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Water storage: Consents sink scheme

The scheme which proposed to store water in a reservoir northwest of Masterton has been abandoned due to resource consent issues. PHOTOS/FILE

WWL will likely be dissolved

After years of debate, the Wakamoekau Community Water Storage Scheme has been canned.

Wairarapa Water Ltd announced on Friday development of the water storage scheme had ceased, citing resource consent troubles.

The scheme was granted $7 million from the Provincial Growth Fund to develop its water storage pre-construction phase in early 2020.

The PGF also gave $110,000 to develop the Water Resilience Strategy, which was progressed by the Wairarapa Economic Development governance group and key stakeholders.

WWL chairman Tim Lusk said about $5m of the $7m allocated to the project had already been spent, and the remainder would stay in the hands of the government.

He said it was advised in July 2019 that the scheme was “eminently consentable”.

Lusk said environmental planning had changed rapidly since then, making the scheme extremely challenging to consent through Greater Wellington Regional Council.

“The time and cost consequences meant that further development is not viable at this time,” WWL said.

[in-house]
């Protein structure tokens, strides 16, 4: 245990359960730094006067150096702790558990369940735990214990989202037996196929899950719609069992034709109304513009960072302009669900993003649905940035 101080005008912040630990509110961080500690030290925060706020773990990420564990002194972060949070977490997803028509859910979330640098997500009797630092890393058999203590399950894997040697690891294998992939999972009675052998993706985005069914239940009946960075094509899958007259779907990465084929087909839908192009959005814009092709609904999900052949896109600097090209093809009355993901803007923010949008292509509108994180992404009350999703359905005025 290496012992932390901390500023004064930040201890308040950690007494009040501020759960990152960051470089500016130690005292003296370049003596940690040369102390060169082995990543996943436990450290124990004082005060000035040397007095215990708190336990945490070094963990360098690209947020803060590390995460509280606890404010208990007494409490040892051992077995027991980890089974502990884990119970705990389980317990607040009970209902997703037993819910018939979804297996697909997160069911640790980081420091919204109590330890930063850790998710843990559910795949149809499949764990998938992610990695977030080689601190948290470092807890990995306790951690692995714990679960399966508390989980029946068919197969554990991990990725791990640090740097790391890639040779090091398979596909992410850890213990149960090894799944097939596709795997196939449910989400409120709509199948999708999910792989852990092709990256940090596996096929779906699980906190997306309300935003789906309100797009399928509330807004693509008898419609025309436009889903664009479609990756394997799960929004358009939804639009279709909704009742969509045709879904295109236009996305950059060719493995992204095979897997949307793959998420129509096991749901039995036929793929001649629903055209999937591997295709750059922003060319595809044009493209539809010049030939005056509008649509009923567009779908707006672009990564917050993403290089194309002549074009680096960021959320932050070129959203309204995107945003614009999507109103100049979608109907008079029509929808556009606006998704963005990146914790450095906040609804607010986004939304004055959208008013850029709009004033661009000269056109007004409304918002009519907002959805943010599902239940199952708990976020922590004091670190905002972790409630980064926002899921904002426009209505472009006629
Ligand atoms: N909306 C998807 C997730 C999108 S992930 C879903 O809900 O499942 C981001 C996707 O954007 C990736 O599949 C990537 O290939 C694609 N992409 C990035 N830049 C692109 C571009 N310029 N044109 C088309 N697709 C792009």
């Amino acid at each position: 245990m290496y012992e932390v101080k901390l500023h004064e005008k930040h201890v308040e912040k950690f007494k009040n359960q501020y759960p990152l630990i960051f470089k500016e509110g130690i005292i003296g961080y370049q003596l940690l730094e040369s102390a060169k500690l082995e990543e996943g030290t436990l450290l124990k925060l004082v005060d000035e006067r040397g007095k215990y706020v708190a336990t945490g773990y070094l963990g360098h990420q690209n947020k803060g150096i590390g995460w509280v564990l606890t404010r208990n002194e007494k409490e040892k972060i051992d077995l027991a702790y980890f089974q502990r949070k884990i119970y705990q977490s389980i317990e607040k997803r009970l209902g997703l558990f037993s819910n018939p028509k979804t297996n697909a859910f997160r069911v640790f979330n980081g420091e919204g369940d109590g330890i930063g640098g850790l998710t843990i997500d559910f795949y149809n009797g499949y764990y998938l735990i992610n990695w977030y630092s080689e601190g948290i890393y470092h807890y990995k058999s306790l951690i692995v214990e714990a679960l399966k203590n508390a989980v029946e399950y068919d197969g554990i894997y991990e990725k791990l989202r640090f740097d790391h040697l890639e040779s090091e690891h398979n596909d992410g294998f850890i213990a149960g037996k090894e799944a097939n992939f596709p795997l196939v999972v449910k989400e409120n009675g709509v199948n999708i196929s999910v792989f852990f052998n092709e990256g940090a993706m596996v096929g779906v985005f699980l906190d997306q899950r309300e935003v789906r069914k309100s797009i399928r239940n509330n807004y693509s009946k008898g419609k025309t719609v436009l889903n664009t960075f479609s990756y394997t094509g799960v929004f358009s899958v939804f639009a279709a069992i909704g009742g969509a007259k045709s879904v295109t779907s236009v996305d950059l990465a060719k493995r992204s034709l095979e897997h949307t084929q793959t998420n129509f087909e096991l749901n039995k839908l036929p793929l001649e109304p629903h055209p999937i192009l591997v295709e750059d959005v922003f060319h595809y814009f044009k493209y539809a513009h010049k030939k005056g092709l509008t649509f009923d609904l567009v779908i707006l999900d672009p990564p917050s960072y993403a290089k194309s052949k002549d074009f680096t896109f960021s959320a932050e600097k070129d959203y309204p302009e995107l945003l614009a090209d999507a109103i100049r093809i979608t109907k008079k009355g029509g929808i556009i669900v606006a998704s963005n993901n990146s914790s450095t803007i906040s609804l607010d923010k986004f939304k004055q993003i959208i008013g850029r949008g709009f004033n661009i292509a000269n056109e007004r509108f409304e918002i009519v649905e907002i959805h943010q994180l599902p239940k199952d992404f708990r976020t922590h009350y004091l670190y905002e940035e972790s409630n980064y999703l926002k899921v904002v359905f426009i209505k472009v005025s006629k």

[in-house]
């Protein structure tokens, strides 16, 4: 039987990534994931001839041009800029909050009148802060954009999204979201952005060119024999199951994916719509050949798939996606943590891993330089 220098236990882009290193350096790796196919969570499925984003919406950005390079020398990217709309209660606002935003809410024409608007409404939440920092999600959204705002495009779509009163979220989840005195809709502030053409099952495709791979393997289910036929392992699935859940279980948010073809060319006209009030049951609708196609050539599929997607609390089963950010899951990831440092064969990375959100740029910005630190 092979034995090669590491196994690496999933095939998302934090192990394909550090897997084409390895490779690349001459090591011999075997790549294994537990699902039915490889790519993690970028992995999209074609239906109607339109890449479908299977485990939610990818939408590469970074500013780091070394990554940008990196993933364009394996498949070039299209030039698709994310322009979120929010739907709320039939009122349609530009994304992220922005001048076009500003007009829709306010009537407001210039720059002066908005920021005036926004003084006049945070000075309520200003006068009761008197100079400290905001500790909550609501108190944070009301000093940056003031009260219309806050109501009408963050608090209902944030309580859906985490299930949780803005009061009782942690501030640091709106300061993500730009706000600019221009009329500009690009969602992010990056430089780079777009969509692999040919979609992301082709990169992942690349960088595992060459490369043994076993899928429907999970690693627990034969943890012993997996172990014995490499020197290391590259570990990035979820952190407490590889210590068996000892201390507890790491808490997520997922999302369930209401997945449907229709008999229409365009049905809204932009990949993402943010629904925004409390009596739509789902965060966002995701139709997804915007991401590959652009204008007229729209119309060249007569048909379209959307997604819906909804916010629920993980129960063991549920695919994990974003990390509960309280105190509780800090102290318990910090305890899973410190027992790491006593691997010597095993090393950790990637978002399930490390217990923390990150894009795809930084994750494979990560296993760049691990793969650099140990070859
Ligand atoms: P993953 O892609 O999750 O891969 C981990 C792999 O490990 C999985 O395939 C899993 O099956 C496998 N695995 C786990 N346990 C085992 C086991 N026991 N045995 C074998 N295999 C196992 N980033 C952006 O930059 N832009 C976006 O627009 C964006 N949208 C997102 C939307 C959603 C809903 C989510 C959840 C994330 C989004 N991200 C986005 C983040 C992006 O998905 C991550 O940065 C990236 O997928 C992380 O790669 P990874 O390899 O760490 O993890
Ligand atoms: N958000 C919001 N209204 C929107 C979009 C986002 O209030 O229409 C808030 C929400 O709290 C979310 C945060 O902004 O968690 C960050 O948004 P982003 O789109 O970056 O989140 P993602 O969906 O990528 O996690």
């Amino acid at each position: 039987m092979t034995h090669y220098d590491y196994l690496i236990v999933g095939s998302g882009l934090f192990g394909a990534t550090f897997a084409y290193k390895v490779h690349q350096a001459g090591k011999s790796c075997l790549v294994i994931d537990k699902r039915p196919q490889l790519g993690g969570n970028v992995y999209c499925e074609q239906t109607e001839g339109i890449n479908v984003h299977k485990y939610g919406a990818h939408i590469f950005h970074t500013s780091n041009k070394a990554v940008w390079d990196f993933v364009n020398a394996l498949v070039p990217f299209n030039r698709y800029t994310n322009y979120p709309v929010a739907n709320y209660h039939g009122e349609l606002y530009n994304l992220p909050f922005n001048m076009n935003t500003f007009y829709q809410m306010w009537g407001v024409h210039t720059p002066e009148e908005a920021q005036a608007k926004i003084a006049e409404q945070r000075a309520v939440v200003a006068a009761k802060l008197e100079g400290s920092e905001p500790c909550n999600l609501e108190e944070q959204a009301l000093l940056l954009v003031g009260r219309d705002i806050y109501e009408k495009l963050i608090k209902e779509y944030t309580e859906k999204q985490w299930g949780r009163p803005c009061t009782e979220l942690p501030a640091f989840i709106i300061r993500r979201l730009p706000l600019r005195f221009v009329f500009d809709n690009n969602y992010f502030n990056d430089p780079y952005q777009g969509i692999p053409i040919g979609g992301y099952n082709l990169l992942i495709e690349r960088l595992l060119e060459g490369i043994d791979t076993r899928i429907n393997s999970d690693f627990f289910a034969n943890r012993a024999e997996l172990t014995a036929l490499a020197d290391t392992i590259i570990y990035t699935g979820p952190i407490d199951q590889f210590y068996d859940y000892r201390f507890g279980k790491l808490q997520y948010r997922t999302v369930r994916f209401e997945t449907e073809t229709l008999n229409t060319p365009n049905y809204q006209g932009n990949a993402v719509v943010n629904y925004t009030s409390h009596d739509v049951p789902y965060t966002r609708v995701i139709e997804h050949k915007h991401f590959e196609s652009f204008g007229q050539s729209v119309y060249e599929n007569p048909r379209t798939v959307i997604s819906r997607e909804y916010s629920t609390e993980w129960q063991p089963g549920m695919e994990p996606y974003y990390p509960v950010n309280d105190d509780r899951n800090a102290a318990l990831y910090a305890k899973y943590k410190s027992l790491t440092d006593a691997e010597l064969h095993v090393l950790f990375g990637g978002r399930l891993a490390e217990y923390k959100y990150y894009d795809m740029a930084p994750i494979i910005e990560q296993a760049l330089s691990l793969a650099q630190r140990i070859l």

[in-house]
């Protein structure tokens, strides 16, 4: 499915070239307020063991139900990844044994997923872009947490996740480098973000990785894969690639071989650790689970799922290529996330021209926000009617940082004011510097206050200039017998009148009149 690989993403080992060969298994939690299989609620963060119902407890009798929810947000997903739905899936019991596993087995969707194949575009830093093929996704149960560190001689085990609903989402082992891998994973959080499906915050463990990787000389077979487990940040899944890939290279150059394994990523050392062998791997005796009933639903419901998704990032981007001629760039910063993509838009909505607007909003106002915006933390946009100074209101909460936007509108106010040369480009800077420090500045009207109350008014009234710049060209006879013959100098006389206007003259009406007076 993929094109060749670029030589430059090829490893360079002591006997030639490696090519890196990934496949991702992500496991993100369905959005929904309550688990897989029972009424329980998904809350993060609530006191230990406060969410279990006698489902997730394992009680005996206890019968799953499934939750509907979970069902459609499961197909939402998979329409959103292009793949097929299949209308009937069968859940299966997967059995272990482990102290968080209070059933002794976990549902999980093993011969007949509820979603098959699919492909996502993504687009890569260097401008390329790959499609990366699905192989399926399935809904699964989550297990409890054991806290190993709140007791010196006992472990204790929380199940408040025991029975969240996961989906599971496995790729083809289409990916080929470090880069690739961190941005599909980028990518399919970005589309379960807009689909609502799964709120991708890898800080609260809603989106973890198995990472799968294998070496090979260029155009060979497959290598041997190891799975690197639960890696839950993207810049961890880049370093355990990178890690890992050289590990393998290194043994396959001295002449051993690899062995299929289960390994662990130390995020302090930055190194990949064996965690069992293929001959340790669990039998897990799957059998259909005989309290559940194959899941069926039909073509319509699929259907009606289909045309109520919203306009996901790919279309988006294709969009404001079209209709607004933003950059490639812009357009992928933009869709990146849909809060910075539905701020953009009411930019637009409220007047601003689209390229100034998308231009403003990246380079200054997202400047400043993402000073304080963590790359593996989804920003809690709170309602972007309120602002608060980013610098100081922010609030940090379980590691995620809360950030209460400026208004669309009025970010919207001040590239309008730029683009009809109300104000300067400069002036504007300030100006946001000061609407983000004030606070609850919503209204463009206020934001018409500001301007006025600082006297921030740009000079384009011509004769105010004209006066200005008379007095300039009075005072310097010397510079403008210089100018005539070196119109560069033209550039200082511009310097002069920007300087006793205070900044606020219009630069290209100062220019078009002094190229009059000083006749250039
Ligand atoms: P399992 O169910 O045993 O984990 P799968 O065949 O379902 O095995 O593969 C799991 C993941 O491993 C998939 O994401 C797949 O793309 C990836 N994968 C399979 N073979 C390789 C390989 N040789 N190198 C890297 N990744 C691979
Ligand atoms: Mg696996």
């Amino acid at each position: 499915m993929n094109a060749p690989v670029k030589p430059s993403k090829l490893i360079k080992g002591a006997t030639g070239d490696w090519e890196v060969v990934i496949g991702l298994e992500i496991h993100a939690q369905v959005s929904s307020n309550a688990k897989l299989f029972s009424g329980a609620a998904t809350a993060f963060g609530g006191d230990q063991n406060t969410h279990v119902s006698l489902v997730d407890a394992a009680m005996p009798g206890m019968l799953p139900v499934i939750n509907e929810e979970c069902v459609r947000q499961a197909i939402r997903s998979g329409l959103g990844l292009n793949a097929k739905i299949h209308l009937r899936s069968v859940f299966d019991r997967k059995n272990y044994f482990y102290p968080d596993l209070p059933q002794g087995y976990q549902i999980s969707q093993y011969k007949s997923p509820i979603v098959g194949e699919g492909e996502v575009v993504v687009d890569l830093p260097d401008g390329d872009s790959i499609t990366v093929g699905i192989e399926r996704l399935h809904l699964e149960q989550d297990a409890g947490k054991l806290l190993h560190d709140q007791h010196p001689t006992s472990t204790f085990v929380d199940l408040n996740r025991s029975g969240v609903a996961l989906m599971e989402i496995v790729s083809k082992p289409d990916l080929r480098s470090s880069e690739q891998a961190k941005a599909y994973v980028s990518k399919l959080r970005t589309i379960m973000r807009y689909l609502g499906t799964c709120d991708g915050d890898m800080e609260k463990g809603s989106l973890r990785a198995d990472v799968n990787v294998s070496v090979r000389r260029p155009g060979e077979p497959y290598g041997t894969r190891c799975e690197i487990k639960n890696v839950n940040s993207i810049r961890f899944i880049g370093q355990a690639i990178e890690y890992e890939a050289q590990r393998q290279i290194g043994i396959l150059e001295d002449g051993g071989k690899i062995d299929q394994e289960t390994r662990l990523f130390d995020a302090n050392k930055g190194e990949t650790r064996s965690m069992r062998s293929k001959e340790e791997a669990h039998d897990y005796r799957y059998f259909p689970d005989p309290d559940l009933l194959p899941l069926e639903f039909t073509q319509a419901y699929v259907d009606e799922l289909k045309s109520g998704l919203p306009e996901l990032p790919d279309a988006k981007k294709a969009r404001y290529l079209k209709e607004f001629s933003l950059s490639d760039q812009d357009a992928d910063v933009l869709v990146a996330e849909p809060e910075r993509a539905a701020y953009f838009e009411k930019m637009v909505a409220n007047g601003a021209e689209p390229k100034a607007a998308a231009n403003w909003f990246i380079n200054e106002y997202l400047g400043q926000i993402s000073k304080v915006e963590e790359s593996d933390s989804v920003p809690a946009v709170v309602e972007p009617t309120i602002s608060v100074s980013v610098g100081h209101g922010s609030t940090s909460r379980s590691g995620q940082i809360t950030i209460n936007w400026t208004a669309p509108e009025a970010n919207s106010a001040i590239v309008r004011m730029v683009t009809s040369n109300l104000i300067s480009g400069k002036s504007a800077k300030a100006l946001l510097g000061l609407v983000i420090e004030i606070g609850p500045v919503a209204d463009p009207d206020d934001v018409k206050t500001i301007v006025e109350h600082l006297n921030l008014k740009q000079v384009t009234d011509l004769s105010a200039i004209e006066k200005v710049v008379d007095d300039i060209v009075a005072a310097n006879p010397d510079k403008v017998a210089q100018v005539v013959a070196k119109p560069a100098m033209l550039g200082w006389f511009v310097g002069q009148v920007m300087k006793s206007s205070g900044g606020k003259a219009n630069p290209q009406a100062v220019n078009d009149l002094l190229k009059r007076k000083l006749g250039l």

Wairarapa MP Kieran McAnulty said the scheme would have brought many benefits to the region.

“I’m gutted for those that will miss out – our producers, manufacturers and also our towns, given how this scheme would have supplied them with water as well.”

He said he also felt for those who had worked on the project, especially previous Masterton mayor Bob Francis, who had been involved for decades.

The scheme proposed taking water from the Waingawa River and the Wakamoekau Creek in high winter flows.

The water would then be stored in a 20 million cubic metre storage reservoir northwest of Masterton for release in the summer months.

Lusk said the decision would be very disappointing and deeply concerning to many who had worked closely with WWL over the past three years.

“Climate change is already impacting our communities and scale solutions need to be identified and implemented with some speed.

“All effort must now go to translating the recently adopted Wairarapa Water Resilience Strategy into a convincing action plan. Environmental planning frameworks and funding must be aligned to support the strategy.”

Lusk said he was certain someone would pick the project up again, once the policy settings were right.

He said the scheme’s benefits included putting the health of the waterways first, allocations for iwi aspirations, and bolstering the water supply to urban, industrial, and farming users.

Lusk said the scheme had been expected to become a foundation building block in the Wairarapa Water Resilience Strategy and be central to accelerating land-use change as a significant climate change response.

Lusk said WWL wanted to assure the community the substantial development work completed by the project team could be taken forward when conditions allowed.

“It is very hard to imagine a comprehensive climate change solution in Wairarapa without community water storage,” he said.

Lusk said Wairarapa Water Ltd had no purpose outside of the storage project, so it was likely it would be dissolved. The board was yet to meet to decide the fate of the company.

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